AO: When I was starting to really get into climbing, I was surrounded by friends (all guys) who had this attitude of ‘we should just go do it’, no hesitation. My first trad lead outside was completely spontaneous, and not that safe. But it gave me a lot of confidence and I learned the safety pretty soon after. I tell people I learned how to climb outside because I probably spent more hours at the Gunks (which was 3 hours away) than at our small university gym. What’s funny is that it was hard for me to transition to indoor climbing. Since I’ve mostly climbed outdoors, its still really hard for me to find the inspiration and motivation to train indoors. I started route setting as a way for me to connect to climbing indoors.

BB: We love that you’re an outdoor climber who had to transition to indoor climbing!  You’ve climbed all over the world.  Tell us about an epic outdoor climbing experience.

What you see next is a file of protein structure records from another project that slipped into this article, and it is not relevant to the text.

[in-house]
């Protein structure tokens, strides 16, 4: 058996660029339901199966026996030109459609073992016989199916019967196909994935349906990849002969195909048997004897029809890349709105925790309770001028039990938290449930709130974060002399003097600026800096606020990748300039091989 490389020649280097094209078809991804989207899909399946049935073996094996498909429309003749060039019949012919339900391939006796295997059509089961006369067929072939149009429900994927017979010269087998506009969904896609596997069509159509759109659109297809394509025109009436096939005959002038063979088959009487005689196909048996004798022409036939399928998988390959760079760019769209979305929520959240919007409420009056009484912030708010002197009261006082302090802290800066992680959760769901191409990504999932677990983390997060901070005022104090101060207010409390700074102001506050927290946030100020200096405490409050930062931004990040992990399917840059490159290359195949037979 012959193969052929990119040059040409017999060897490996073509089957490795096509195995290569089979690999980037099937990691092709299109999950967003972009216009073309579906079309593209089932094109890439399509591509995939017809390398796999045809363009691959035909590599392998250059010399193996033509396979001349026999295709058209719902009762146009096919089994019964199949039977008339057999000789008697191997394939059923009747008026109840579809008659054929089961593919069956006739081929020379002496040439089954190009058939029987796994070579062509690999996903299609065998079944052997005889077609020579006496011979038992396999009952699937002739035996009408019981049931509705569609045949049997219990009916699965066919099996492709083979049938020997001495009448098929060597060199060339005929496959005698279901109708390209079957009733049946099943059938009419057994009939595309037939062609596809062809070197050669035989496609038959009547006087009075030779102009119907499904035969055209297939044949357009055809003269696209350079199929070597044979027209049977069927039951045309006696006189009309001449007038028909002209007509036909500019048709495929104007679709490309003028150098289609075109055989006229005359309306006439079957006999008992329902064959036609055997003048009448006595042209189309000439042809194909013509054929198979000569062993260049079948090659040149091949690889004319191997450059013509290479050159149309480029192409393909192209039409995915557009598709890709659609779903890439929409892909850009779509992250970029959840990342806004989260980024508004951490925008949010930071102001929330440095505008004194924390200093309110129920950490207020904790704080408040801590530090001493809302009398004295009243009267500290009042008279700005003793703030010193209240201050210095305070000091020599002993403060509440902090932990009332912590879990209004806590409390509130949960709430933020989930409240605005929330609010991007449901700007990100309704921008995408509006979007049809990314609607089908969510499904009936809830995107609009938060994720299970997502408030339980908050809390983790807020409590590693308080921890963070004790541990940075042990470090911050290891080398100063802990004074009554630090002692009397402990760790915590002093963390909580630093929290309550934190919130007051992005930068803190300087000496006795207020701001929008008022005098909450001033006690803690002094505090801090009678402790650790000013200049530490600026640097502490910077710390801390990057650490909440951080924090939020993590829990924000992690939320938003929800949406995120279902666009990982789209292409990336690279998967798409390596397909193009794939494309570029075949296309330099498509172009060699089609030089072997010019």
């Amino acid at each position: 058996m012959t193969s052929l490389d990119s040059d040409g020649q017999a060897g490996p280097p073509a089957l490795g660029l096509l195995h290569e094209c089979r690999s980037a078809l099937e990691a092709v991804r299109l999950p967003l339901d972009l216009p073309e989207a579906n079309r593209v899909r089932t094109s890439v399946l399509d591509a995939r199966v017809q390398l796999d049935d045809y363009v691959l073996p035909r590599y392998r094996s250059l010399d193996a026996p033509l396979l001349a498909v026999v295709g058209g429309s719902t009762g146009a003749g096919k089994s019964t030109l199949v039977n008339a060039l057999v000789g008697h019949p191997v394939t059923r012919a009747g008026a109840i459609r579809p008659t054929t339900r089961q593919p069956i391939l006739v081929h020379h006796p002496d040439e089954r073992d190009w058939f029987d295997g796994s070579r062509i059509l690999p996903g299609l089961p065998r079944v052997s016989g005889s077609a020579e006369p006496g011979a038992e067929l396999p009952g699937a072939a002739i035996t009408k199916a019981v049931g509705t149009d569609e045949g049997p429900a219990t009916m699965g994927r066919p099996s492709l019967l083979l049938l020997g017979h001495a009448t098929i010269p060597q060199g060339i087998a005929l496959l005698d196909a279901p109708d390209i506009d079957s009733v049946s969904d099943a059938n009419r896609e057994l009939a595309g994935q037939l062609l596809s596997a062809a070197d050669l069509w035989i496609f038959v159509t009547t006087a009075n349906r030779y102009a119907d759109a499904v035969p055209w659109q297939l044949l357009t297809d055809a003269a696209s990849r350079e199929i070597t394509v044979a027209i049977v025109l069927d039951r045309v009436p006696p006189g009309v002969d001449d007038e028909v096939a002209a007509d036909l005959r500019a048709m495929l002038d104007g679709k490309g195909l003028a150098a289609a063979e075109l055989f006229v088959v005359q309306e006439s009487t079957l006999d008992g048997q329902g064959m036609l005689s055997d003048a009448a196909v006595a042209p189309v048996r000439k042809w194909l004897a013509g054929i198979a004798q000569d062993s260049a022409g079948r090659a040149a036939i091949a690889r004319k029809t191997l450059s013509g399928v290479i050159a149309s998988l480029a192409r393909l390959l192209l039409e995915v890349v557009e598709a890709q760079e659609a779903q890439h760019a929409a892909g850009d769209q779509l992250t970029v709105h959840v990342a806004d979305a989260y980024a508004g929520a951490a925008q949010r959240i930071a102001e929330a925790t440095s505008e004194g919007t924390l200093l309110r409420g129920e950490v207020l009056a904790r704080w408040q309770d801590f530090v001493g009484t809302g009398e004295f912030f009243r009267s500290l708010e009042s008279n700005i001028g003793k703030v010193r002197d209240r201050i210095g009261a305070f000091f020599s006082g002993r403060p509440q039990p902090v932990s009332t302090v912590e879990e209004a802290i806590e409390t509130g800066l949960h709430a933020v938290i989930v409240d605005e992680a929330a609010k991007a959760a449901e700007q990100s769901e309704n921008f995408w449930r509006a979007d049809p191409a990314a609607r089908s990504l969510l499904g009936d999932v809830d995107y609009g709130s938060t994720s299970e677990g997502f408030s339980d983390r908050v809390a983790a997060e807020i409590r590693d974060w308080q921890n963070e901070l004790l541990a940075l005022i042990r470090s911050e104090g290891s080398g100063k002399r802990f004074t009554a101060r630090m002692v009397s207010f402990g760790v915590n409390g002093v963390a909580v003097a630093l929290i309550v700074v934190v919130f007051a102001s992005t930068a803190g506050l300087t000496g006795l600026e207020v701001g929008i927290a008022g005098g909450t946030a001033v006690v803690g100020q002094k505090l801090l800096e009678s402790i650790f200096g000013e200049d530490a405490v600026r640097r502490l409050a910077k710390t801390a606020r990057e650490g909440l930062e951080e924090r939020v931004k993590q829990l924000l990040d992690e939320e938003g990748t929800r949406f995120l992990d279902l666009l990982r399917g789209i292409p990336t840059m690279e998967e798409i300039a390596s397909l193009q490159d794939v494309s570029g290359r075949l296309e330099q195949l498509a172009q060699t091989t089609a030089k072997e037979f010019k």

AO: An epic experience was my first big wall poop-sharing experience. I stood next to my boyfriend, on a small ledge, while he pooped into a bag. I tried not to look and I still love him! Magically I didn’t poop on that climb.

BB:  That’s pretty epic, and hilarious!  In sports, the term ‘like a girl’ is usually used in a disparaging way in our vernacular.  What comes to mind when you hear ‘climb like a girl’?

AO: Climbing like a girl, for me, describes a static and graceful climbing style (as opposed to muscling through something). I think a lot of women identify with this style, including myself. But every so often I see a very dynamic and aggressive female climber. Shame on me for generalizing!

BB: You’re one of the strongest female climbers I know (and I feel like I know a lot of chicks who climb).  What’s your training regimen?